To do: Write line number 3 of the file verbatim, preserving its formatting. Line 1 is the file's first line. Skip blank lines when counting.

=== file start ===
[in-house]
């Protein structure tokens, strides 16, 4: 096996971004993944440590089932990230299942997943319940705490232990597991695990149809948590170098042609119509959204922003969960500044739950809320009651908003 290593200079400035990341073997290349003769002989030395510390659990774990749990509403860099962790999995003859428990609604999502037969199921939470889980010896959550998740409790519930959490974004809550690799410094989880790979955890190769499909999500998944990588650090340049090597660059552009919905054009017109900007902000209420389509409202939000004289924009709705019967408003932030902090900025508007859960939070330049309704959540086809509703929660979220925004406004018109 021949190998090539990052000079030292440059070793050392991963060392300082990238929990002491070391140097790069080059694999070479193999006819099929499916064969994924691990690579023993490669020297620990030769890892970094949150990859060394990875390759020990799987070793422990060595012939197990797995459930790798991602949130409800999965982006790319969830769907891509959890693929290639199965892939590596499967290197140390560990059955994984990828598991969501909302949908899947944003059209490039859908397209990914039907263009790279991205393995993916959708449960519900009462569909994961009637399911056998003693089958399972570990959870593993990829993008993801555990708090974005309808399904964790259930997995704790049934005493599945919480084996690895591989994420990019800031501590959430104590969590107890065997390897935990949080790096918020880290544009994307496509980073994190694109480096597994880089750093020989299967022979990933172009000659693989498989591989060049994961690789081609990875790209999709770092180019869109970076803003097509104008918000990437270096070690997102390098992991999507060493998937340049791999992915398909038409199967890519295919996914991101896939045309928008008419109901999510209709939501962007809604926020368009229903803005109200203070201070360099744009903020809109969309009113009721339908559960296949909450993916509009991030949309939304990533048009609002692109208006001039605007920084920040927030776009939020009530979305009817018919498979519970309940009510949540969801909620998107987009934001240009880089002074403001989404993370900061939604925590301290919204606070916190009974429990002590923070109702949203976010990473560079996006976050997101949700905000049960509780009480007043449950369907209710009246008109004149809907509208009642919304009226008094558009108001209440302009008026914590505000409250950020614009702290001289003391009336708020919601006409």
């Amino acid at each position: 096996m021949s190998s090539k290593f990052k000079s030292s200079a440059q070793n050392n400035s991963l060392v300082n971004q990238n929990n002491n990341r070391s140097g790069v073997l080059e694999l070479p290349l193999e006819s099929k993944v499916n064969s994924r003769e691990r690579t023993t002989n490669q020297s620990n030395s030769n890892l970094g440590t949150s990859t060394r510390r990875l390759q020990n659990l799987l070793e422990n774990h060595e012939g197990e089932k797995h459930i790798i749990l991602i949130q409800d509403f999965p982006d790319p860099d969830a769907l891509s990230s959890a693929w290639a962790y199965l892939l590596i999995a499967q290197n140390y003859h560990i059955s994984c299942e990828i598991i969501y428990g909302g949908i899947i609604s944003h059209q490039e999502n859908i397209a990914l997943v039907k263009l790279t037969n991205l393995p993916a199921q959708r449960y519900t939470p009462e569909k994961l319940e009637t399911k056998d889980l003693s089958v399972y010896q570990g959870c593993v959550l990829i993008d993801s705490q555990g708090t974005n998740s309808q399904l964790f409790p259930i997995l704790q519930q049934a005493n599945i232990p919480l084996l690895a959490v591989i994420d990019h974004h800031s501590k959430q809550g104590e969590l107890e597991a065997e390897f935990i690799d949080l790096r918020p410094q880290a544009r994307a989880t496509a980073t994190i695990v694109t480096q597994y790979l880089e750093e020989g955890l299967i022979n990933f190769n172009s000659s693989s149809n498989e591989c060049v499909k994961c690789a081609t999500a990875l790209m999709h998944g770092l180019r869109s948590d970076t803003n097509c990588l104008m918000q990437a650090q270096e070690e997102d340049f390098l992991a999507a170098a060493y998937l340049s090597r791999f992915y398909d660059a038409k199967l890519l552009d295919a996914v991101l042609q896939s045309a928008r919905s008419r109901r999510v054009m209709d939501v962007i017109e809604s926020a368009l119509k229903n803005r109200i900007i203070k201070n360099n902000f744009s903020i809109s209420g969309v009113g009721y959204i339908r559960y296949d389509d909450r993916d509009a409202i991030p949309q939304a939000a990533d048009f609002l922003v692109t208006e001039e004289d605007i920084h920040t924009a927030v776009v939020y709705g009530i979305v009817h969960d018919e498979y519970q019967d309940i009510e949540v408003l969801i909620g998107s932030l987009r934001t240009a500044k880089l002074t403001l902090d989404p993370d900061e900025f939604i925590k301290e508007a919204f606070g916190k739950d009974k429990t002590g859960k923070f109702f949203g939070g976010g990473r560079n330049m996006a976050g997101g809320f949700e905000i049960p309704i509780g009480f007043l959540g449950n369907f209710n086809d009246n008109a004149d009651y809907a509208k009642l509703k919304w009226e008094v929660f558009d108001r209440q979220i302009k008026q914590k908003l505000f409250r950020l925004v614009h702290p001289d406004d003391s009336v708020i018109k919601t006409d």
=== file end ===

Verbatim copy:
């Amino acid at each position: 096996m021949s190998s090539k290593f990052k000079s030292s200079a440059q070793n050392n400035s991963l060392v300082n971004q990238n929990n002491n990341r070391s140097g790069v073997l080059e694999l070479p290349l193999e006819s099929k993944v499916n064969s994924r003769e691990r690579t023993t002989n490669q020297s620990n030395s030769n890892l970094g440590t949150s990859t060394r510390r990875l390759q020990n659990l799987l070793e422990n774990h060595e012939g197990e089932k797995h459930i790798i749990l991602i949130q409800d509403f999965p982006d790319p860099d969830a769907l891509s990230s959890a693929w290639a962790y199965l892939l590596i999995a499967q290197n140390y003859h560990i059955s994984c299942e990828i598991i969501y428990g909302g949908i899947i609604s944003h059209q490039e999502n859908i397209a990914l997943v039907k263009l790279t037969n991205l393995p993916a199921q959708r449960y519900t939470p009462e569909k994961l319940e009637t399911k056998d889980l003693s089958v399972y010896q570990g959870c593993v959550l990829i993008d993801s705490q555990g708090t974005n998740s309808q399904l964790f409790p259930i997995l704790q519930q049934a005493n599945i232990p919480l084996l690895a959490v591989i994420d990019h974004h800031s501590k959430q809550g104590e969590l107890e597991a065997e390897f935990i690799d949080l790096r918020p410094q880290a544009r994307a989880t496509a980073t994190i695990v694109t480096q597994y790979l880089e750093e020989g955890l299967i022979n990933f190769n172009s000659s693989s149809n498989e591989c060049v499909k994961c690789a081609t999500a990875l790209m999709h998944g770092l180019r869109s948590d970076t803003n097509c990588l104008m918000q990437a650090q270096e070690e997102d340049f390098l992991a999507a170098a060493y998937l340049s090597r791999f992915y398909d660059a038409k199967l890519l552009d295919a996914v991101l042609q896939s045309a928008r919905s008419r109901r999510v054009m209709d939501v962007i017109e809604s926020a368009l119509k229903n803005r109200i900007i203070k201070n360099n902000f744009s903020i809109s209420g969309v009113g009721y959204i339908r559960y296949d389509d909450r993916d509009a409202i991030p949309q939304a939000a990533d048009f609002l922003v692109t208006e001039e004289d605007i920084h920040t924009a927030v776009v939020y709705g009530i979305v009817h969960d018919e498979y519970q019967d309940i009510e949540v408003l969801i909620g998107s932030l987009r934001t240009a500044k880089l002074t403001l902090d989404p993370d900061e900025f939604i925590k301290e508007a919204f606070g916190k739950d009974k429990t002590g859960k923070f109702f949203g939070g976010g990473r560079n330049m996006a976050g997101g809320f949700e905000i049960p309704i509780g009480f007043l959540g449950n369907f209710n086809d009246n008109a004149d009651y809907a509208k009642l509703k919304w009226e008094v929660f558009d108001r209440q979220i302009k008026q914590k908003l505000f409250r950020l925004v614009h702290p001289d406004d003391s009336v708020i018109k919601t006409d």